Clancy’s observation that the establishment seems to value science over scientists, is astute. This transformation is even evident symbolically. For instance the logo of NSF, which used to have a globe encircled by a ring of people holding hands, has morphed over the years to something more abstract resembling the spokes of a wheel. Which brings me to the next point.
Funding constraints: Of course being able to win grants is an important skill. But what happens when the playing field isn’t level? If it’s ideas we value over scientists, then the amount of money we allocate to those ideas (and endeavors) must reflect how much we value them. The new congressional budget came out last week. NSF got a nice increase of 4.2 % this year. But its $7.1 billion is still just a quarter of the NIH budget, which is $29.9 billion. NIH funds medical research largely with relevance to humans, NSF funds just about everything else to do with our planet (little things like how ecosystems work, how we could better feed ourselves, why other species behave as they do, the ocean, how to create new materials…). Here then is how I picture our priorities:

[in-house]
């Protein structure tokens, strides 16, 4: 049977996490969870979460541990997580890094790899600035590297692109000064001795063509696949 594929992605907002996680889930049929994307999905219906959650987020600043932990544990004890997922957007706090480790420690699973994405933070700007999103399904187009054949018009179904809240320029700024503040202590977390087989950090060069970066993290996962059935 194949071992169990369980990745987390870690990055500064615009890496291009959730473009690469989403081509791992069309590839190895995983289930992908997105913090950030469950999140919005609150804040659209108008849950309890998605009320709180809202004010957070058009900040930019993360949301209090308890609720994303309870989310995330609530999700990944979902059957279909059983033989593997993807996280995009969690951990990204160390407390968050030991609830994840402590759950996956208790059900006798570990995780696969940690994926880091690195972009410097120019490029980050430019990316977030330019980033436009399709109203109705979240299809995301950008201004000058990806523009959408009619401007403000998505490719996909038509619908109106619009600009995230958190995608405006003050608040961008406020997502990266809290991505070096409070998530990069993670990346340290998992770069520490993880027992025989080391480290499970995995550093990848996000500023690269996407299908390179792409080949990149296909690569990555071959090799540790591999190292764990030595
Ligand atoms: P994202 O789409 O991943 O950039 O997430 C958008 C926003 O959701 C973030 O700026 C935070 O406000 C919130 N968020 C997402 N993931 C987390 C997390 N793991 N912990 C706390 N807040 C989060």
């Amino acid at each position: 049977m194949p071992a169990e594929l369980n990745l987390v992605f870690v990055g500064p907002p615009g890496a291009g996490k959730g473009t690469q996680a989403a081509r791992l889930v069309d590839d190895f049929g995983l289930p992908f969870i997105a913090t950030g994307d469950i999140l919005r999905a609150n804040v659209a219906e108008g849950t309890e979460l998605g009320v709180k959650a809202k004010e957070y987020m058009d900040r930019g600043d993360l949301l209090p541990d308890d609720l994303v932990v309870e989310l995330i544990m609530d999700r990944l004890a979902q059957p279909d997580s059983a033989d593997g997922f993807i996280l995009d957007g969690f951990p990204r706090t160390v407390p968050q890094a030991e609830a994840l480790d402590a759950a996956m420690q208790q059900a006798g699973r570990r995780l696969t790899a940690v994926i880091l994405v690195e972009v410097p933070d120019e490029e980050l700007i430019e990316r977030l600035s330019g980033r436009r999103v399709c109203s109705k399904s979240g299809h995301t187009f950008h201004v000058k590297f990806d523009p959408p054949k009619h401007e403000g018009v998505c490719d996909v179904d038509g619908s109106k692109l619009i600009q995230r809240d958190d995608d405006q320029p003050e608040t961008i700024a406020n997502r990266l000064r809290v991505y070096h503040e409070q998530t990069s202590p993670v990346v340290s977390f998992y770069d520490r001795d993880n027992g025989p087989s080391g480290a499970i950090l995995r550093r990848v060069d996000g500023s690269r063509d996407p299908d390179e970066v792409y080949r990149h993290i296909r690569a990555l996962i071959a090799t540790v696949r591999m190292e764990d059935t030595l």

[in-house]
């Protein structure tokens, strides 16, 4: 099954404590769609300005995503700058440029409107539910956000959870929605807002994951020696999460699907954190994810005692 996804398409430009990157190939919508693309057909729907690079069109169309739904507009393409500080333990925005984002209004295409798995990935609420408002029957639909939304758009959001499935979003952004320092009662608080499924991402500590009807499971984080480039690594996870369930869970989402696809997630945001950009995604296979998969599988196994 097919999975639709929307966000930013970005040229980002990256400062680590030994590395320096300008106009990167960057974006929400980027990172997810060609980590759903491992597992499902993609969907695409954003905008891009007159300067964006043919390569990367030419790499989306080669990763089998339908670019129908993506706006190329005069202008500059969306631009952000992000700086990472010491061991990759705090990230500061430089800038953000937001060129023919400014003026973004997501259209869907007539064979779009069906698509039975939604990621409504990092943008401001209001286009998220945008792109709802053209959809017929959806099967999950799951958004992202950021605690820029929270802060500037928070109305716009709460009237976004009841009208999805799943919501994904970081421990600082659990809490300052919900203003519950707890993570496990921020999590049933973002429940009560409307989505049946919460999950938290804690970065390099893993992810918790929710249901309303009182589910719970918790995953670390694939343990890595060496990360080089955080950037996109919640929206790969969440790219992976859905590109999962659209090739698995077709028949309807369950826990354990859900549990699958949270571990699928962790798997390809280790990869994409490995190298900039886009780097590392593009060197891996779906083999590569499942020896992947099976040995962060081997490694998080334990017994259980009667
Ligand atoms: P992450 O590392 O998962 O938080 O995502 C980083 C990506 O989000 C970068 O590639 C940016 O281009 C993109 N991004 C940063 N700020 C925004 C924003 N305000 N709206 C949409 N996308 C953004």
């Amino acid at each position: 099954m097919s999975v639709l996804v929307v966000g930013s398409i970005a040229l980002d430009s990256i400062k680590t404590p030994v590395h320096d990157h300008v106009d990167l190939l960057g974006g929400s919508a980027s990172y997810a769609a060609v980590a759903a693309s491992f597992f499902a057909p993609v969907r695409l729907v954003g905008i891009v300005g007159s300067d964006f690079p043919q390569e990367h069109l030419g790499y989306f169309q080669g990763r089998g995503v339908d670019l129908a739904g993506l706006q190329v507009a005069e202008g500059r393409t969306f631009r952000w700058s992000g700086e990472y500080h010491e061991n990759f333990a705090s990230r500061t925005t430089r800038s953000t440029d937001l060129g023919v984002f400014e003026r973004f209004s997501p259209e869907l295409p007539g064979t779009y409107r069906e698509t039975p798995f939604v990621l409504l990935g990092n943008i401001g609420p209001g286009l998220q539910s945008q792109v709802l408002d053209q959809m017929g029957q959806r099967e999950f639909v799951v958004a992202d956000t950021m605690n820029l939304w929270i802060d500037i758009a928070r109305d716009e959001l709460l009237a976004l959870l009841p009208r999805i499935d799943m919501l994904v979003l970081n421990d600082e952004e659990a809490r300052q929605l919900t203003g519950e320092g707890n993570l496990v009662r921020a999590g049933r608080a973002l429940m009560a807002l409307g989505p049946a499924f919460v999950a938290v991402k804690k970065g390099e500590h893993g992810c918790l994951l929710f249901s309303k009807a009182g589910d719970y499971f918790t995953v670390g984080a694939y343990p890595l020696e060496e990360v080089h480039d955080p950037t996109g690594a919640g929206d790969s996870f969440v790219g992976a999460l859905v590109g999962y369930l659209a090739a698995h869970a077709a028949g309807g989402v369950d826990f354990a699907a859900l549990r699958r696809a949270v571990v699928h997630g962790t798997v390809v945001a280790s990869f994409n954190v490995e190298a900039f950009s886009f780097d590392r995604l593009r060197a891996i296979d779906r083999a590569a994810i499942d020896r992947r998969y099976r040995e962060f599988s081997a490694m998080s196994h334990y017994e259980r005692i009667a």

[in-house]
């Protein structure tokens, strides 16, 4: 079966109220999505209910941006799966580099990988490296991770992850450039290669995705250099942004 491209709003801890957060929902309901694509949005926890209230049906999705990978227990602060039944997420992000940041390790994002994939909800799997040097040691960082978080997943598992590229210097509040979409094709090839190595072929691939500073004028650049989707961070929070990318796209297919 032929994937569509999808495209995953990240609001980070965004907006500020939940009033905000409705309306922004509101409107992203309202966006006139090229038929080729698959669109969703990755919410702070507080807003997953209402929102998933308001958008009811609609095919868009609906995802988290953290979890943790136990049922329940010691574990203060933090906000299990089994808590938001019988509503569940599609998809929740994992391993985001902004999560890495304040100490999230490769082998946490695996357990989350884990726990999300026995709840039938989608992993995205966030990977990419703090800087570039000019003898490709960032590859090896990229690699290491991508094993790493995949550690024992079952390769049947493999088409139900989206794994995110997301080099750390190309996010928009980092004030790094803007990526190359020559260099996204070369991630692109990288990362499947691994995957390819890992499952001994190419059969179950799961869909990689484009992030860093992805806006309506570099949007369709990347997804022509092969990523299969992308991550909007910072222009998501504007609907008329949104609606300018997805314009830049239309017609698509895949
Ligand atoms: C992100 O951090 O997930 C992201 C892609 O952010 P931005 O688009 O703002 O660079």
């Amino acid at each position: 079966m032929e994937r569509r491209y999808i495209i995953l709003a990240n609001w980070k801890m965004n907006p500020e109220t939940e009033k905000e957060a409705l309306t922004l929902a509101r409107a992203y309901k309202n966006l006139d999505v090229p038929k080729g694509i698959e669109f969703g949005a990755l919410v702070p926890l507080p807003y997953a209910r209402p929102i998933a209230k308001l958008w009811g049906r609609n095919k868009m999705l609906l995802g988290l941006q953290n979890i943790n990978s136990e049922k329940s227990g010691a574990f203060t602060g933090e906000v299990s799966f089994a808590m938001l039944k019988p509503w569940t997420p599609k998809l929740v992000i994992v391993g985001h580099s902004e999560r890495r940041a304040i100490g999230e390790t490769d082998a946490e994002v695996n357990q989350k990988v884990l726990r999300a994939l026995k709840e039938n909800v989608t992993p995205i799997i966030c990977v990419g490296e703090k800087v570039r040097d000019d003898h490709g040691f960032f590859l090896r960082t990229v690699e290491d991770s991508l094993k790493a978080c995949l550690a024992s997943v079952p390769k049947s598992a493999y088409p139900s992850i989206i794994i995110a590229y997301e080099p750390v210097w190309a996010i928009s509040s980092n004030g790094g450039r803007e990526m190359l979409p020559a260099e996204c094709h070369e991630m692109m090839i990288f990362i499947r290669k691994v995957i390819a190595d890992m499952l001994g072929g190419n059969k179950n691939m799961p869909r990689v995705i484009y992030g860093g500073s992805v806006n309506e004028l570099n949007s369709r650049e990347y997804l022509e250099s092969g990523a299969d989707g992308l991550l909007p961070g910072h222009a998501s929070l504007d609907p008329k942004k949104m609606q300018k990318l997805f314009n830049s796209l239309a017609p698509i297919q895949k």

(Of course – for context, science funding is still tiny relative to how much we spend on shaking sticks at other countries but let’s leave that aside for now).